Three Ways to Avoid Spring Training Injuries

By Rick Morris

Did you take the winter off or did you decrease your winter training level? If you did, the spring season is the time to pay the piper. It’s not that time off or a period of decreased training quantity and intensity is a bad thing. Recovery times are good things. They allow your body to recover and rejuvenate after a year of hard training and running. But, that time off also probably decreased your fitness, endurance and strength just a bit. Now you must rebuild. Jumping right back into your previous full speed training habits may seem like a good idea but it can be risky. Overusing muscles that have been on spring break can be the cause of a number of distance running related injuries. If you need some spring training, you can do it safely with very little risk of injury with just a few simple tips. Here are some ways to avoid spring training injuries.

Old School Screw Up

By far the most common and popular way of engaging in spring training is with the old school method of base training in which you focus almost exclusively on long, slow distance running. The idea of this old school method is to build a base of endurance and then add in more quality runs such as interval training, tempo runs and lactate threshold training. Sounds logical, but is it really a good idea? I don’t think so. Is a strong base really composed only of endurance? Not really. A strong base includes an endurance component, but it also includes strong, injury resistant muscles, a base speed component and an enhanced metabolic component such as a higher lactate threshold. Include some strength building hill runs, short interval training sessions and some tempo training along with your long slow distance running to build a true injury resistant and fitness enhancing base.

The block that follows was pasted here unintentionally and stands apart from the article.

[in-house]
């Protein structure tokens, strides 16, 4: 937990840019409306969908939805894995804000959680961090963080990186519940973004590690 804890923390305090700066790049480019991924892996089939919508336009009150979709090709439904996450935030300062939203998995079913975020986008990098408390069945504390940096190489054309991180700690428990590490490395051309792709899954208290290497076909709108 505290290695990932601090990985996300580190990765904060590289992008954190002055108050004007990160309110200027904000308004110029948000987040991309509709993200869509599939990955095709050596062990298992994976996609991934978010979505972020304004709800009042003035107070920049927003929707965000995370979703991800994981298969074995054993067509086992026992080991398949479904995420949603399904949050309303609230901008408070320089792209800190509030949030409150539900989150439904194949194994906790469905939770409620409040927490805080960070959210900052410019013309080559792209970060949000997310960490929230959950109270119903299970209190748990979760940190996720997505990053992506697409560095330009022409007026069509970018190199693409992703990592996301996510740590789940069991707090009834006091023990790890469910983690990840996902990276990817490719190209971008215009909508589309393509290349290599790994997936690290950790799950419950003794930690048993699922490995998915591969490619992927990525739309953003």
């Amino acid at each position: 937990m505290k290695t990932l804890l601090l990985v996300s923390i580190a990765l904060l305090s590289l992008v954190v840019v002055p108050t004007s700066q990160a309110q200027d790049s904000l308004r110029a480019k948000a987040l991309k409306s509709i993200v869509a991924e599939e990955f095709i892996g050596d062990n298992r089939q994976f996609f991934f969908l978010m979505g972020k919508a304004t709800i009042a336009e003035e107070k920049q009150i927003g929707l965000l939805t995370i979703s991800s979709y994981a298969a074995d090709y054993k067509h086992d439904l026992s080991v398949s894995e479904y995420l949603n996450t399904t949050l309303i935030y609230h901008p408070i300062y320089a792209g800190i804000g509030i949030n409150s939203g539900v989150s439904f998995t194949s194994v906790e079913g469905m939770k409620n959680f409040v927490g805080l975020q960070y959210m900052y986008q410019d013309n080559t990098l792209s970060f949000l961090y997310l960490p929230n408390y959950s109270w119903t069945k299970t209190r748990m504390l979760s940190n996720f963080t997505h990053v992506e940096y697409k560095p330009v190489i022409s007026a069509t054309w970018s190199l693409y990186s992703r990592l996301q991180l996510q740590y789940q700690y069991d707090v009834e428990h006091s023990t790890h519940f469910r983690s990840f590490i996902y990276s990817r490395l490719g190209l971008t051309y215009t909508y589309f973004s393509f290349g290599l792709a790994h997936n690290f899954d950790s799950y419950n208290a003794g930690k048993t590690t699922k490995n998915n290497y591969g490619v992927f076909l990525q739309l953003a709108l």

Warm It Up and Cool It Down

Probably the best way to protect your muscles, joints and connective tissues from distance running injuries is a proper warm up and cool down. A warm up will improve your pre run functional range of motion and get both your muscles and joints up to proper operating temperatures; much like warming up your car. A post run cool down will safely get your body back down to a resting state and the post run stretching exercises will improve your muscle resiliency and flexibility.

Stride with Strength

Never forget that a strong base includes strong muscles. Hill running will certainly improve your running strength, but you also need some spring strength training to maximize that base of strength. Your muscles will be more powerful and injury resistant. That base of muscle strength is also going to be critical when you begin your power and speed building plyometric exercises later in your training schedule.